Car Buying Articles

How To Review Your New Car Sales Contract

Cut Through the Fine Print and Find the Essentials


  • Signing Time

    Signing Time

    If the key numbers in a car sales contract are correct, then it's time to sign. | November 20, 2012

3 Photos

The moment of truth has arrived. The new car sales contract is in front of you. The finance manager is extending the pen so you can sign on the dotted line.

You might have been told that you should read contracts before you sign them. But this document is long and packed with fine print. What should you look at? And are there any clauses in it that will bite you later?

Take heart. The contract isn't quite as complicated as it looks. In fact, in most states, it's actually a standard form that is the same at all dealerships. So it's not so much the language in the document that is your concern. Instead, it is the numbers in the little boxes that you need to review carefully.

Your preparation for this crucial car buying step should begin before you are sitting in the sales office being offered a pen by the finance manager. I know because I've learned it the hard way, since I've purchased more than 100 cars for the Edmunds test fleet. Here's what I do.

Run the Numbers
I begin by gathering prices and key numbers, which I'll describe in more detail later. Then, I plug the numbers into this monthly loan payment calculator, which adds related taxes and most fees. I now know the amount of the check Edmunds will have to write. Dealers call this the "out-the-door" price.

Before getting the car, I sometimes ask for the actual contract to be faxed to me, or e-mailed to me as a PDF. However, an easier way to accomplish the same thing is just to ask for a copy of the "worksheet," which lists all the figures that will go into the final contract. These are the agreed-upon numbers that I will review when I sign for the car.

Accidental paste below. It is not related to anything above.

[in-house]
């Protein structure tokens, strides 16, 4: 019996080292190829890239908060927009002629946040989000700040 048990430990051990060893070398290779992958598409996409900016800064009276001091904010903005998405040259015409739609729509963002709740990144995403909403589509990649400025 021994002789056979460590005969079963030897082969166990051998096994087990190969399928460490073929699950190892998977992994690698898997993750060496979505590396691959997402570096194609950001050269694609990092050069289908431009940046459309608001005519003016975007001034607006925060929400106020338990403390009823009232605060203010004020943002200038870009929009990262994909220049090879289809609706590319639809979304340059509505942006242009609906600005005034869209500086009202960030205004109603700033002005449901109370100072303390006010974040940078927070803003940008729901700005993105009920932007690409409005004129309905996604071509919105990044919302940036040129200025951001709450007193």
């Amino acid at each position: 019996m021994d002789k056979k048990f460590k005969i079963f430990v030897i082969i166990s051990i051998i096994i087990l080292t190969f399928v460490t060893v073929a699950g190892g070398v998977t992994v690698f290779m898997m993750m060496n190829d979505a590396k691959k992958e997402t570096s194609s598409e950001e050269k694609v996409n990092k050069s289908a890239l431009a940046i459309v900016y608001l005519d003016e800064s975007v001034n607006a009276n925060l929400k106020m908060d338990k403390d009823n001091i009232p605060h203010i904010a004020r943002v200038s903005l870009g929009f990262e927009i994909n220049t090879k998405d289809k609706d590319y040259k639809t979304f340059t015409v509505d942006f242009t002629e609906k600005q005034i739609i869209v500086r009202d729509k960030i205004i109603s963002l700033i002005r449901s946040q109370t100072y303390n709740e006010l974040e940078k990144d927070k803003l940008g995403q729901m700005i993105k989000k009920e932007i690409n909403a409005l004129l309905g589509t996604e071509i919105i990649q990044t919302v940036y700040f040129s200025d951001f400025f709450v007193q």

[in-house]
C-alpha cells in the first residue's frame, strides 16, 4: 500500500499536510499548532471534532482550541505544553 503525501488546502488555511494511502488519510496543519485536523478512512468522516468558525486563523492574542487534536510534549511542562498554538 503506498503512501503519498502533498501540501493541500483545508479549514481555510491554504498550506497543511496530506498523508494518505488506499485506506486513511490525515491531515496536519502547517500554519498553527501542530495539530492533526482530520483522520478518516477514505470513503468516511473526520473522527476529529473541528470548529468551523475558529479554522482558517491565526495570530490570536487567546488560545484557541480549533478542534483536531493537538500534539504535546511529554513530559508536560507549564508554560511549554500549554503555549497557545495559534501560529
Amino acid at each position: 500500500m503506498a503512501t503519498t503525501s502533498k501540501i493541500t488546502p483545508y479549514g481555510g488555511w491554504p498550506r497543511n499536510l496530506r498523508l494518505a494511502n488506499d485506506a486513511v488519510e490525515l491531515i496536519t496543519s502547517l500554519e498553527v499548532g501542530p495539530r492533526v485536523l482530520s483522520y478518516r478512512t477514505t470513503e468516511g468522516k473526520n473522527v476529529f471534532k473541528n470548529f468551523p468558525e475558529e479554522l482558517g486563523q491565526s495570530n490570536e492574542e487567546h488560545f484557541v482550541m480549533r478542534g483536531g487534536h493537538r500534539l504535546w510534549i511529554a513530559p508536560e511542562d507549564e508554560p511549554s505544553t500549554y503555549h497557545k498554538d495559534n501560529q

But what if you're financing the car? Or you have a trade-in? Or you're leasing? Those contracts are just a bit more complicated, as you'll see.

Cash Sales Contract
If you purchase a car for cash, only a few simple numbers make up that final amount:

  • Purchase price of the car
  • Sales tax (based on where the vehicle is registered)
  • Motor vehicle registration fees
  • A documentation fee for preparing the contract

In addition to these figures, the contract might also contain a customer cash rebate. The dealer lists this as a down payment and it reduces the purchase price of the car. Additionally, a buyer may use a trade-in to lower the price of the new car.

The calculator we just discussed will pull in the current market value of the car — Edmunds' True Market Value TMV®) price — and most of the other figures listed above based on the ZIP code you provide. The only figure the calculator doesn't track is the documentation fee, which is usually $50-$200.

New-Car Finance Contract
Taking out a loan for a new car from the dealership complicates the contract a bit by adding more figures for you to check. (Actually, auto manufacturers make the loans but dealers handle the paperwork.) In addition to the figures above, you need to know:

  • Down payment (buyers often use the trade-in or rebate as a down payment)
  • The interest rate
  • The amount financed
  • The term, or length, of the loan

Again, plug these numbers into the calculator to verify your monthly payment and the related figures.